In the late 1980s a friend was killed by her husband in the presence of a police officer. She was stabbed seven times. In the build-up to that her experience with the police was unsatisfactory to say the least. The triggering event was her having an abortion without telling him (for medical reasons, it would have been a very high risk pregnancy for both mother and baby). The police seemed to largely be of the opinion that she was bringing the beatings and eventually murder upon herself.

So at least that recently in the eyes of several police officers in suburban Washington, beating your wife for not showing you enough respect, using birth control, and killing your wife for having an abortion was at least considered a semi-justified action.

A coworker of mine in Kansas City was being beaten by her ex-husband In the early-mid 1990s, an “elite” KC cop. There wasn’t a lot she could do about it. She moved across the state line to Kansas, and it made no difference. Professional courtesy apparently still applied. What stopped it was their teenage daughter threatening to cut off all contact with him and applying to be emancipated.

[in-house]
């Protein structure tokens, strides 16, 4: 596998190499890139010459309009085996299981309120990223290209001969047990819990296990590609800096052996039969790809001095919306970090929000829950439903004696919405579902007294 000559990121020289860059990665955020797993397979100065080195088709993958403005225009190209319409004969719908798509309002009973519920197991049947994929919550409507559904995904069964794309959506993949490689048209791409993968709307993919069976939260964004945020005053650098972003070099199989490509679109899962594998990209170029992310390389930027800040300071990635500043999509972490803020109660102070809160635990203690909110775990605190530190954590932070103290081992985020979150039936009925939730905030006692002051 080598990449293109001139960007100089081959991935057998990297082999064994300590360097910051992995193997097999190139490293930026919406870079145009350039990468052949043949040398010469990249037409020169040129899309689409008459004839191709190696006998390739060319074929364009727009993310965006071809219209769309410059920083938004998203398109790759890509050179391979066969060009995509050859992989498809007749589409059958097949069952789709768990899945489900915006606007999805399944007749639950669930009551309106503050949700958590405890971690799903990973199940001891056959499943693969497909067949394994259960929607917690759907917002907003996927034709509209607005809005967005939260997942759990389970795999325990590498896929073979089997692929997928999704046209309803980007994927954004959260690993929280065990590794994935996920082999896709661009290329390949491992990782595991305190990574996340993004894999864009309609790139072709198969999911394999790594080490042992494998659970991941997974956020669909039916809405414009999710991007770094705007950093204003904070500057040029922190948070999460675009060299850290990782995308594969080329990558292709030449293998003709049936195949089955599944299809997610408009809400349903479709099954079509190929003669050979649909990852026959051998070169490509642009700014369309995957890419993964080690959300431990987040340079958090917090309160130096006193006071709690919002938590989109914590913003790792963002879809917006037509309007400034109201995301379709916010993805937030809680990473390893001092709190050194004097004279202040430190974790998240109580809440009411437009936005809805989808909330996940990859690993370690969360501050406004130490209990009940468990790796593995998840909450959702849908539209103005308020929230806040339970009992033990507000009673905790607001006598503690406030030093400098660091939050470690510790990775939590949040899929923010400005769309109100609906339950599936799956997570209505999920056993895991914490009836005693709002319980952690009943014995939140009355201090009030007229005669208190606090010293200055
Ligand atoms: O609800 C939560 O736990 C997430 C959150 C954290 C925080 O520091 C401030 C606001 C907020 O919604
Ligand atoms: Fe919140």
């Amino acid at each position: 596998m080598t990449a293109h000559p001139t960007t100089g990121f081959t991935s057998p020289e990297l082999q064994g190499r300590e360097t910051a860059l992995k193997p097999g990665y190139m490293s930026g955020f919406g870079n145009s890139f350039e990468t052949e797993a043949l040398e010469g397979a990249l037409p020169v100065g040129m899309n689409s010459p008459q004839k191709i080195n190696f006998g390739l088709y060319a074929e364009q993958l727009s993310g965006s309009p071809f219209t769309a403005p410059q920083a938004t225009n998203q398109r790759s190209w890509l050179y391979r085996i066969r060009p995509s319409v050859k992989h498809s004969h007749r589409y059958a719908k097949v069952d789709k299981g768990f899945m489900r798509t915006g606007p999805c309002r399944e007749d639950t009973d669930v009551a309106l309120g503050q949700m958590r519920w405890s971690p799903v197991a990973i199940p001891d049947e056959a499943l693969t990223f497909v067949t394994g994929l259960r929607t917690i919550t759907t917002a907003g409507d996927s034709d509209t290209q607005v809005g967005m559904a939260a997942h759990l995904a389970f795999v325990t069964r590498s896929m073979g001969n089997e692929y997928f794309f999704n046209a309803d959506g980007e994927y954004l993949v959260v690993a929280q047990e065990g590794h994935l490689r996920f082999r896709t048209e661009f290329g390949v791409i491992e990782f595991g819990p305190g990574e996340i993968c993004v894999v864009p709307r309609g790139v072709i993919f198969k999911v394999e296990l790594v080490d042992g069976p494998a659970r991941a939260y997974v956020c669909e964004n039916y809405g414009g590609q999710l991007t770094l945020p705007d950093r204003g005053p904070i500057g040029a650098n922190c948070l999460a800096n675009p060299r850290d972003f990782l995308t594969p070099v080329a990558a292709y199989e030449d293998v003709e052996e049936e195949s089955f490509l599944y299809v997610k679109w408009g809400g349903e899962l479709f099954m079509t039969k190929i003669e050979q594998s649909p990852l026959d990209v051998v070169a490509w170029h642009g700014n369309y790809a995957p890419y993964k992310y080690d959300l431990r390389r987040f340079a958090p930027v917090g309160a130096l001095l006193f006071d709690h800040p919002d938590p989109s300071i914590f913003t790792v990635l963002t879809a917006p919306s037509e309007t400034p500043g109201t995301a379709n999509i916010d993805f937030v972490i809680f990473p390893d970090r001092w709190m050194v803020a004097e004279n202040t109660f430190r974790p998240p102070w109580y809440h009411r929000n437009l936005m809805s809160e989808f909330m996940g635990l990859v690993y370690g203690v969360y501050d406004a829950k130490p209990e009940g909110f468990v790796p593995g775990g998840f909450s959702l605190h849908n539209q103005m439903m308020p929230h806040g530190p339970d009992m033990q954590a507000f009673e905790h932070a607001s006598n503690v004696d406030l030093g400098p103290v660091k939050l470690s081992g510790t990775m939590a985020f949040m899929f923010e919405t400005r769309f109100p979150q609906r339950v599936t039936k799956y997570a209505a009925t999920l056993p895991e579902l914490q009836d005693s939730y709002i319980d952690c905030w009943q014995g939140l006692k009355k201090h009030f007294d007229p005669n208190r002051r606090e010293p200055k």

He was Catholic and did not recognize divorce. So he considered his ex-wife to be an adulterer. After a priest came to tell her that she should go back to her husband, I was done with the Church.

in some states for a long time you could not be charged with raping your wife. Pretty sure that is not true now in all states. I think it changed here in NC in the 80s .

It seems to have been his POV about any person, and just people in general.

For me, this brings him closer to the origin of the term ‘misogynist’. Treating women the same as if they were men indicates a lack of awareness that might even indicate dislike or hatred.

I’m 68 and fortunately, there was never any “wife beating” in my family (immediate or otherwise)growing up. “Wife beating” has never been “acceptable” IMHO, but it did not have the taboo significance it has today.

I’m not sure it’s ever been entirely acceptable, even before the rise of feminism. It’s long been deemed “unmanly” to hit a woman. Such men were looked upon as bullies and cowards. As a kid in the 1960s, I remember both my father and grandfather being quite upset about the opening titles to Wild Wild West depicting the hero slugging a female assassin.